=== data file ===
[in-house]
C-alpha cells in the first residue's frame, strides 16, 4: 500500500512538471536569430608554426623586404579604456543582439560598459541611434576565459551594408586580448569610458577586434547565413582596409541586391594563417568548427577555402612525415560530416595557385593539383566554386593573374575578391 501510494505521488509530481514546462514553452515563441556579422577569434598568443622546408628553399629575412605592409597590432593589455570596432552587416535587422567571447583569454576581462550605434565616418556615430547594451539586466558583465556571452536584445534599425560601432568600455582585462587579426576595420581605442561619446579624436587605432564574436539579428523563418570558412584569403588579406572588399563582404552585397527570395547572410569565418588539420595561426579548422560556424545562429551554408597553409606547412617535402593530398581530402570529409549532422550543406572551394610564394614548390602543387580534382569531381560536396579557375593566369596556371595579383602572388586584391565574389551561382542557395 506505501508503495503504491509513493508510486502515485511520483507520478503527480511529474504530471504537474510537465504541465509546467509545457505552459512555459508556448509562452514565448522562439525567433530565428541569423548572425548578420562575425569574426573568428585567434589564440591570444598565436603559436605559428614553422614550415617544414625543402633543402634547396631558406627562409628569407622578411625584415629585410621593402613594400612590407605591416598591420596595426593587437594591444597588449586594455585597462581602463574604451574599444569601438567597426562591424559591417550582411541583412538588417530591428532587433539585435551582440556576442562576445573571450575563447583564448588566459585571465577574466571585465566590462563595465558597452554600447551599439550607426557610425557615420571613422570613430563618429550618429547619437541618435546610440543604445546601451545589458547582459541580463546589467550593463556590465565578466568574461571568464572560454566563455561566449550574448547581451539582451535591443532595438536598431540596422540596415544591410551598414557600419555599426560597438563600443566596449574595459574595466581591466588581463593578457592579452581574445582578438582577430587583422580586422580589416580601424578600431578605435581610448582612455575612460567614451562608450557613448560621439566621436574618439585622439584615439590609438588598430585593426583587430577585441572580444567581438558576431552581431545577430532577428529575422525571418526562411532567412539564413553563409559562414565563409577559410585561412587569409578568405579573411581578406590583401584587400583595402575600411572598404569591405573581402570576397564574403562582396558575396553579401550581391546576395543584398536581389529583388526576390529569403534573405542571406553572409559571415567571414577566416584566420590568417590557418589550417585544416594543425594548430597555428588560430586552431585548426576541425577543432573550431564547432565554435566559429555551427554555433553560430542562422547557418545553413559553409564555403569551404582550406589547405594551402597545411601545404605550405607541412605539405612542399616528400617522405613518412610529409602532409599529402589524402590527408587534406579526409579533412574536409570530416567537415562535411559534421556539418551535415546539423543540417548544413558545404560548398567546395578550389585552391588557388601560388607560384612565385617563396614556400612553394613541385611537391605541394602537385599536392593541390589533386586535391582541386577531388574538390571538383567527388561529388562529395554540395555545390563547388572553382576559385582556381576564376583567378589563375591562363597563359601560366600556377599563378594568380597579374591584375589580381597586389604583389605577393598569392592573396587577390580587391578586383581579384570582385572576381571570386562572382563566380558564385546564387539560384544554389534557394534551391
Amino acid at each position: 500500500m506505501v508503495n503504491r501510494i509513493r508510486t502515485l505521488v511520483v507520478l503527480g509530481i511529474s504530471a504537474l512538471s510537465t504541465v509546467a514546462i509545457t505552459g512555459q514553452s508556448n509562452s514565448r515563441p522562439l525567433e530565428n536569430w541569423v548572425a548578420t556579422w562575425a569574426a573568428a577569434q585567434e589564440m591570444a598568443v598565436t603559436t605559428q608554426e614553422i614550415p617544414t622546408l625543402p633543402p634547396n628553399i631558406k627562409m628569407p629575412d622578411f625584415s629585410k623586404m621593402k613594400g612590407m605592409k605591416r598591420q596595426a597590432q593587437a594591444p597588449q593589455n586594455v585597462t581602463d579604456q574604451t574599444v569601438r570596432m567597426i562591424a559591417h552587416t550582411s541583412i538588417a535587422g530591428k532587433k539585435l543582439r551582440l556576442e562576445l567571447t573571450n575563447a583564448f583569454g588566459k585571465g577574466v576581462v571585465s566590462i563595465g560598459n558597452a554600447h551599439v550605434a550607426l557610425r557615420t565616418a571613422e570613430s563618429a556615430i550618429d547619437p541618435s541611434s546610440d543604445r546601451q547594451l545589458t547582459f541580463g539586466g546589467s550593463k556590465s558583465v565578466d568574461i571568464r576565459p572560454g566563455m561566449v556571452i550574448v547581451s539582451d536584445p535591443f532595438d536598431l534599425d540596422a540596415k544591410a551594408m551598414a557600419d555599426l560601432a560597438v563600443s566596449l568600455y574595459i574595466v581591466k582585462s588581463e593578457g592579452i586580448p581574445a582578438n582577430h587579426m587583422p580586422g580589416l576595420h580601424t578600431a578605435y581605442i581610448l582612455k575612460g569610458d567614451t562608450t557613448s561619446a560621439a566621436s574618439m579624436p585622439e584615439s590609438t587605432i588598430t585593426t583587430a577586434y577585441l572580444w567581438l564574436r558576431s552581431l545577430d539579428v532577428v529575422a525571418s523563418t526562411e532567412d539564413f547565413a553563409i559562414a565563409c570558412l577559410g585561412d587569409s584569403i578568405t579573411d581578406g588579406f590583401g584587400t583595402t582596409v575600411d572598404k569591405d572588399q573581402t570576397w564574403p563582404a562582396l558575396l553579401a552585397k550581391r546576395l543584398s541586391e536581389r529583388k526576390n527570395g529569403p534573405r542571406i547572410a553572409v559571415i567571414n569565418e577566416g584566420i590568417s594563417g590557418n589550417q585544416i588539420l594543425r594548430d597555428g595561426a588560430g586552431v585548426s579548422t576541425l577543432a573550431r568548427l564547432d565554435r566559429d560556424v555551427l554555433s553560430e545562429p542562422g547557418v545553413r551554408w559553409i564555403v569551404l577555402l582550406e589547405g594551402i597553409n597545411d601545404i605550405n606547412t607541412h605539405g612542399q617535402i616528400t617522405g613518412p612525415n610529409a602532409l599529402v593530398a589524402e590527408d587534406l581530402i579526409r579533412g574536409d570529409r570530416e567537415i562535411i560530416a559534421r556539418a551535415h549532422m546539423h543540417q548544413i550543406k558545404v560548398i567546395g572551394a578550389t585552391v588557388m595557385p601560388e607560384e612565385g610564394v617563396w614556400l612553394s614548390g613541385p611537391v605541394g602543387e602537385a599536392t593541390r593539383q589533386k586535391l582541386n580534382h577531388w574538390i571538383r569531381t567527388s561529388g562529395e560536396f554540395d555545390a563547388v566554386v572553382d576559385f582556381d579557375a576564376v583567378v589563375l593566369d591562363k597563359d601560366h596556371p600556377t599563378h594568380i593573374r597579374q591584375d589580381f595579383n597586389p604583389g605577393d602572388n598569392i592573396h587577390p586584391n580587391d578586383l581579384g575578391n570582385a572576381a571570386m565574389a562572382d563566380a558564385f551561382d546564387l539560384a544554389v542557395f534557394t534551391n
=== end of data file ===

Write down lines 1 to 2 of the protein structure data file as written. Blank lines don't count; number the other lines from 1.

[in-house]
C-alpha cells in the first residue's frame, strides 16, 4: 500500500512538471536569430608554426623586404579604456543582439560598459541611434576565459551594408586580448569610458577586434547565413582596409541586391594563417568548427577555402612525415560530416595557385593539383566554386593573374575578391 501510494505521488509530481514546462514553452515563441556579422577569434598568443622546408628553399629575412605592409597590432593589455570596432552587416535587422567571447583569454576581462550605434565616418556615430547594451539586466558583465556571452536584445534599425560601432568600455582585462587579426576595420581605442561619446579624436587605432564574436539579428523563418570558412584569403588579406572588399563582404552585397527570395547572410569565418588539420595561426579548422560556424545562429551554408597553409606547412617535402593530398581530402570529409549532422550543406572551394610564394614548390602543387580534382569531381560536396579557375593566369596556371595579383602572388586584391565574389551561382542557395 506505501508503495503504491509513493508510486502515485511520483507520478503527480511529474504530471504537474510537465504541465509546467509545457505552459512555459508556448509562452514565448522562439525567433530565428541569423548572425548578420562575425569574426573568428585567434589564440591570444598565436603559436605559428614553422614550415617544414625543402633543402634547396631558406627562409628569407622578411625584415629585410621593402613594400612590407605591416598591420596595426593587437594591444597588449586594455585597462581602463574604451574599444569601438567597426562591424559591417550582411541583412538588417530591428532587433539585435551582440556576442562576445573571450575563447583564448588566459585571465577574466571585465566590462563595465558597452554600447551599439550607426557610425557615420571613422570613430563618429550618429547619437541618435546610440543604445546601451545589458547582459541580463546589467550593463556590465565578466568574461571568464572560454566563455561566449550574448547581451539582451535591443532595438536598431540596422540596415544591410551598414557600419555599426560597438563600443566596449574595459574595466581591466588581463593578457592579452581574445582578438582577430587583422580586422580589416580601424578600431578605435581610448582612455575612460567614451562608450557613448560621439566621436574618439585622439584615439590609438588598430585593426583587430577585441572580444567581438558576431552581431545577430532577428529575422525571418526562411532567412539564413553563409559562414565563409577559410585561412587569409578568405579573411581578406590583401584587400583595402575600411572598404569591405573581402570576397564574403562582396558575396553579401550581391546576395543584398536581389529583388526576390529569403534573405542571406553572409559571415567571414577566416584566420590568417590557418589550417585544416594543425594548430597555428588560430586552431585548426576541425577543432573550431564547432565554435566559429555551427554555433553560430542562422547557418545553413559553409564555403569551404582550406589547405594551402597545411601545404605550405607541412605539405612542399616528400617522405613518412610529409602532409599529402589524402590527408587534406579526409579533412574536409570530416567537415562535411559534421556539418551535415546539423543540417548544413558545404560548398567546395578550389585552391588557388601560388607560384612565385617563396614556400612553394613541385611537391605541394602537385599536392593541390589533386586535391582541386577531388574538390571538383567527388561529388562529395554540395555545390563547388572553382576559385582556381576564376583567378589563375591562363597563359601560366600556377599563378594568380597579374591584375589580381597586389604583389605577393598569392592573396587577390580587391578586383581579384570582385572576381571570386562572382563566380558564385546564387539560384544554389534557394534551391